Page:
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Cold War Holidays

  • Kartonierter Einband
  • 304 Seiten
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Moving beyond traditional state-centered conceptions of foreign relations! Christopher Endy approaches the Cold War era relations... Weiterlesen
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Beschreibung

Klappentext Moving beyond traditional state-centered conceptions of foreign relations! Christopher Endy approaches the Cold War era relationship between France and the United States from the original perspective of tourism. Focusing on American travel in France after World War II! Cold War Holidays shows how both the U.S. and French governments actively cultivated and shaped leisure travel to advance their foreign policy agendas. From the U.S. government's campaign to encourage American vacations in Western Europe as part of the Marshall Plan! to Charles de Gaulle's aggressive promotion of American tourism to France in the 1960s! Endy reveals how consumerism and globalization played a major role in transatlantic affairs. Yet contrary to analyses of globalization that emphasize the decline of the nation-state! Endy argues that an era notable for the rise of informal transnational exchanges was also a time of entrenched national identity and persistent state power. A lively array of voices informs Endy's analysis: Parisian hoteliers and cafe waiters! American and French diplomats! advertising and airline executives! travel writers! and tourists themselves. The resulting portrait reveals tourism as a colorful and consequential illustration of the changing nature of international relations in an age of globalization. Zusammenfassung Focusing on American travel in France after World War II! Cold War Holidays shows how both the U.S. and French governments actively cultivated and shaped leisure travel to advance their foreign policy agendas. Endy reveals how consumerism and globalization played a major role in transatlantic affairs.

Klappentext

Moving beyond traditional state-centered conceptions of foreign relations, Christopher Endy approaches the Cold War era relationship between France and the United States from the original perspective of tourism. Focusing on American travel in France after World War II, Cold War Holidays shows how both the U.S. and French governments actively cultivated and shaped leisure travel to advance their foreign policy agendas.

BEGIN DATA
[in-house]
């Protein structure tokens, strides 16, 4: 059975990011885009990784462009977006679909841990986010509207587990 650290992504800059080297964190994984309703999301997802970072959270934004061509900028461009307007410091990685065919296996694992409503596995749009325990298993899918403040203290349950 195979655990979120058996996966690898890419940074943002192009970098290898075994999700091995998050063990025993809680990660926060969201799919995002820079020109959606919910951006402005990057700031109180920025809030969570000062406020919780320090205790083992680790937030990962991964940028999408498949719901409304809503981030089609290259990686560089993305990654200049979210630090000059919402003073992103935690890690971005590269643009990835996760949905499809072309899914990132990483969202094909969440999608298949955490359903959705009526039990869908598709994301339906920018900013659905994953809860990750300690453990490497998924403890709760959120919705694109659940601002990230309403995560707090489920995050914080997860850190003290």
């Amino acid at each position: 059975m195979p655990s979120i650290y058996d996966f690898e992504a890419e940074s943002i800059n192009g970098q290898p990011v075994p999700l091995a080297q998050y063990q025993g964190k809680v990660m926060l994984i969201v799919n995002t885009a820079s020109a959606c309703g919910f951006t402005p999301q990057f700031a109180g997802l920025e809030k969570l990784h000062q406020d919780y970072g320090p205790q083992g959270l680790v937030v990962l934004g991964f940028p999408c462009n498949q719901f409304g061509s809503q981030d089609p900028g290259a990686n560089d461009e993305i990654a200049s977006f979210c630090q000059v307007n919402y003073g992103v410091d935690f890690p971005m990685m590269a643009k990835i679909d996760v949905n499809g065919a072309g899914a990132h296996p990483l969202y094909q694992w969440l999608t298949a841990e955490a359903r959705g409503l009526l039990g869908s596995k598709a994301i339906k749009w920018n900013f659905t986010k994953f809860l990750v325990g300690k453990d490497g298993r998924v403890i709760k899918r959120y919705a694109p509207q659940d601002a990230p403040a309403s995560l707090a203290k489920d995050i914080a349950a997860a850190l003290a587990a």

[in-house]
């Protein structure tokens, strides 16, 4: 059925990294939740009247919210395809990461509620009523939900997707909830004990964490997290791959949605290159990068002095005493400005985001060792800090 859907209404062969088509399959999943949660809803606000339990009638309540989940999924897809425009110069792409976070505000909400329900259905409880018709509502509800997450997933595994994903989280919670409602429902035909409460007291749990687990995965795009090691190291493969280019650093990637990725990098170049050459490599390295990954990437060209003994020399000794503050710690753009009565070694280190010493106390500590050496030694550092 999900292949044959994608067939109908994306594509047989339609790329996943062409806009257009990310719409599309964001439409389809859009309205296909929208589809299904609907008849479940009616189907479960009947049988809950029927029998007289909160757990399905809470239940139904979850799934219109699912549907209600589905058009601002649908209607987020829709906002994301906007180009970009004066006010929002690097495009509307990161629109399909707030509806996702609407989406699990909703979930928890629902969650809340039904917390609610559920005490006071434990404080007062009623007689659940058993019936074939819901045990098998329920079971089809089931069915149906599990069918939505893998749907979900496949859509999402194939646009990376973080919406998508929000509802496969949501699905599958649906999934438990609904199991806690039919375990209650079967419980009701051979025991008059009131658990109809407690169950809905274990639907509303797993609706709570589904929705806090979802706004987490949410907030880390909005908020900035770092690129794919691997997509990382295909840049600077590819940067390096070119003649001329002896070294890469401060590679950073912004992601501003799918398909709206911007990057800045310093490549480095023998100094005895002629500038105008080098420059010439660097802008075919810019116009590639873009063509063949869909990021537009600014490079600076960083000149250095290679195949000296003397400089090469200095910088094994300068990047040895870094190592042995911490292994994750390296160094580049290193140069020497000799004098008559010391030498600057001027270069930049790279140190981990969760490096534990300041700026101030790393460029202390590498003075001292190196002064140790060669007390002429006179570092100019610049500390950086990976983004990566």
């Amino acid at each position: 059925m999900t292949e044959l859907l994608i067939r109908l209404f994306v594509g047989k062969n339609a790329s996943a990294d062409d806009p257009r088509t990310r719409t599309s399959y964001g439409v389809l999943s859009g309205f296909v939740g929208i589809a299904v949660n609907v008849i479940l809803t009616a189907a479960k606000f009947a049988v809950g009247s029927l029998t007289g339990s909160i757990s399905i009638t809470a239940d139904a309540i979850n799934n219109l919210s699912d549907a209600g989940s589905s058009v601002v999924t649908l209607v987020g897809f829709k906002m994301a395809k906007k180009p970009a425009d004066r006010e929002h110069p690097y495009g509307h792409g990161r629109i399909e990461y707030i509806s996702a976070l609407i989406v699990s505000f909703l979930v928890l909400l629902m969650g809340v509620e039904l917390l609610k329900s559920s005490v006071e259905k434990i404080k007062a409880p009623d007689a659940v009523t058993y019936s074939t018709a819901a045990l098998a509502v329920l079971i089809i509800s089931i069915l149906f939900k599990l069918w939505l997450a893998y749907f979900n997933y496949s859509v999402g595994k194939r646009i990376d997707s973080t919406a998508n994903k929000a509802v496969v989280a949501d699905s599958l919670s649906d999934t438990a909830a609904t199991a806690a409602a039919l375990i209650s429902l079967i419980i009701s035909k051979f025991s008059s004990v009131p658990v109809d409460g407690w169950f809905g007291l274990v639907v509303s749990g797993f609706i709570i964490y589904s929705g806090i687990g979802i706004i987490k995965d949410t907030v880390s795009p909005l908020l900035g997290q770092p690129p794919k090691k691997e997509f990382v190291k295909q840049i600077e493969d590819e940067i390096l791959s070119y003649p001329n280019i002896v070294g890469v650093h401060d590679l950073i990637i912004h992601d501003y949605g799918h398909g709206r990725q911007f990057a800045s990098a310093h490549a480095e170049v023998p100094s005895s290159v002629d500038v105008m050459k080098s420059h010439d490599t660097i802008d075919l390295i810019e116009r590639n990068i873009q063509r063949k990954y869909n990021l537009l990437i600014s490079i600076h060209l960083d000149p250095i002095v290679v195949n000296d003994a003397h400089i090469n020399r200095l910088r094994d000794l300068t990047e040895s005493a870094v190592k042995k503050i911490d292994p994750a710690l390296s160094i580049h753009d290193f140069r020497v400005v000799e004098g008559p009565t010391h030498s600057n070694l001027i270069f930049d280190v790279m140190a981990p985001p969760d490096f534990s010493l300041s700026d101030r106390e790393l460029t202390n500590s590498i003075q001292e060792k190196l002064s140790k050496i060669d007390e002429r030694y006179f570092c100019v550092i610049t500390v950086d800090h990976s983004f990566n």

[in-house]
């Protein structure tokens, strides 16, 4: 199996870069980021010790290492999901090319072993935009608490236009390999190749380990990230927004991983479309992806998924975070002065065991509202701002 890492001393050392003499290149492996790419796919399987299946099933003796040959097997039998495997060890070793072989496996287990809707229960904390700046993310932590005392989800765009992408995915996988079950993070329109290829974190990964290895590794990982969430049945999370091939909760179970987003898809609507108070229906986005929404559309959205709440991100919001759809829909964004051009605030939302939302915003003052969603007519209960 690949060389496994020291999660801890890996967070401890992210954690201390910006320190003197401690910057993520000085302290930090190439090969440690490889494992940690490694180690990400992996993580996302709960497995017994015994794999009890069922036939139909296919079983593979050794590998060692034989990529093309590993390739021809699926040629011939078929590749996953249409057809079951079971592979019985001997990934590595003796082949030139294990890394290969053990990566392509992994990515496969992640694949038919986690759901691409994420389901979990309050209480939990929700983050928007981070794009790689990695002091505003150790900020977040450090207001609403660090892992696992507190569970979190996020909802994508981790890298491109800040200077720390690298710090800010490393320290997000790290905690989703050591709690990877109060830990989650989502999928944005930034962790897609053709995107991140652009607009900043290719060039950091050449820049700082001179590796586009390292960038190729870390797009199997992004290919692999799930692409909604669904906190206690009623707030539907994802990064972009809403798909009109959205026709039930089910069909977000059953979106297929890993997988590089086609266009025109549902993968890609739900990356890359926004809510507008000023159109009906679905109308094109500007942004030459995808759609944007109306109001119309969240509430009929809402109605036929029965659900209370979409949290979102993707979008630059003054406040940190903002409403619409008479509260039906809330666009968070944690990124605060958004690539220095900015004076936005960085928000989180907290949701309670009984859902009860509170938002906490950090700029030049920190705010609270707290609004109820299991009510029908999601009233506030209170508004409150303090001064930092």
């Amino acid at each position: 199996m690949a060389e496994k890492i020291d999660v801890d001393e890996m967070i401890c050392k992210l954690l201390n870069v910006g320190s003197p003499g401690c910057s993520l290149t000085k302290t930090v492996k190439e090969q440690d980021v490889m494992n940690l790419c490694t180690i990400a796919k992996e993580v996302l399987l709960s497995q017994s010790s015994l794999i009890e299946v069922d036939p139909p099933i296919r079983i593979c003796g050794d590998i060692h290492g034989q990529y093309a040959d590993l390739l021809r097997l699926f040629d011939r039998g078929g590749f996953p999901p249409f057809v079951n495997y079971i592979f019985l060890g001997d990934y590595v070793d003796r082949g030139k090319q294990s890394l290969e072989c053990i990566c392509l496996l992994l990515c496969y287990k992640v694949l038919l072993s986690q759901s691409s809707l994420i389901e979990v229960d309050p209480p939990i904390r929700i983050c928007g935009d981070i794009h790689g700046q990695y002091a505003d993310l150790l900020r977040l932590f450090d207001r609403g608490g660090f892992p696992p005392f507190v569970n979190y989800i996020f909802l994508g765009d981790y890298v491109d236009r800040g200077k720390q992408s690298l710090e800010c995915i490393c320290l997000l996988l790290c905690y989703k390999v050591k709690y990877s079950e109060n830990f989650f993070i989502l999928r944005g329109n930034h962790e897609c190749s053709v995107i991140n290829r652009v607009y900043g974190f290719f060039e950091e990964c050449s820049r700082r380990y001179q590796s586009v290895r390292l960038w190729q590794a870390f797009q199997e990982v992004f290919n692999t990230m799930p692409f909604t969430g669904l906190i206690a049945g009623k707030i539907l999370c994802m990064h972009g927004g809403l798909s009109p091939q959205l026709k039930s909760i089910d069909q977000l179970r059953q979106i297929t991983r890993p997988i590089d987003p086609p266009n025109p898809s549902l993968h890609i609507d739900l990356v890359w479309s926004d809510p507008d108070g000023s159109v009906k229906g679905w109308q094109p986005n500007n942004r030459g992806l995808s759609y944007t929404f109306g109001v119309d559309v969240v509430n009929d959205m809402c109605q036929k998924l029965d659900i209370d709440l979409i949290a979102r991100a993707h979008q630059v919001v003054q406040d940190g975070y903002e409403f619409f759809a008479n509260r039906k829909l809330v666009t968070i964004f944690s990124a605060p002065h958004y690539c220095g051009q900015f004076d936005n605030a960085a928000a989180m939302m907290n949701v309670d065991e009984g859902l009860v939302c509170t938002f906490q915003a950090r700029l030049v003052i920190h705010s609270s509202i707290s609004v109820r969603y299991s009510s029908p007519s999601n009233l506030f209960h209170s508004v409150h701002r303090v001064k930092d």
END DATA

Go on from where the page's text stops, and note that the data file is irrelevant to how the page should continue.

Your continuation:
From the U.S. government's campaign to encourage American vacations in Western Europe as part of the Marshall Plan, to Charles de Gaulle's aggressive promotion of American tourism to France in the 1960s, Endy reveals how consumerism and globalization played a major role in transatlantic affairs. Yet contrary to analyses of globalization that emphasize the decline of the nation-state, Endy argues that an era notable for the rise of informal transnational exchanges was also a time of entrenched national identity and persistent state power.

A lively array of voices informs Endy's analysis: Parisian hoteliers and cafe waiters, American and French diplomats, advertising and airline executives, travel writers, and tourists themselves. The resulting portrait reveals tourism as a colorful and consequential illustration of the changing nature of international relations in an age of globalization.



Zusammenfassung
Focusing on American travel in France after World War II, Cold War Holidays shows how both the U.S. and French governments actively cultivated and shaped leisure travel to advance their foreign policy agendas. Endy reveals how consumerism and globalization played a major role in transatlantic affairs.

Produktinformationen

Titel: Cold War Holidays
Untertitel: American Tourism in France
Autor:
EAN: 9780807855485
ISBN: 0807855480
Format: Kartonierter Einband
Herausgeber: The University of North Carolina Press
Genre: Politikwissenschaft
Anzahl Seiten: 304
Gewicht: 493g
Größe: H234mm x B156mm x T17mm
Jahr: 2004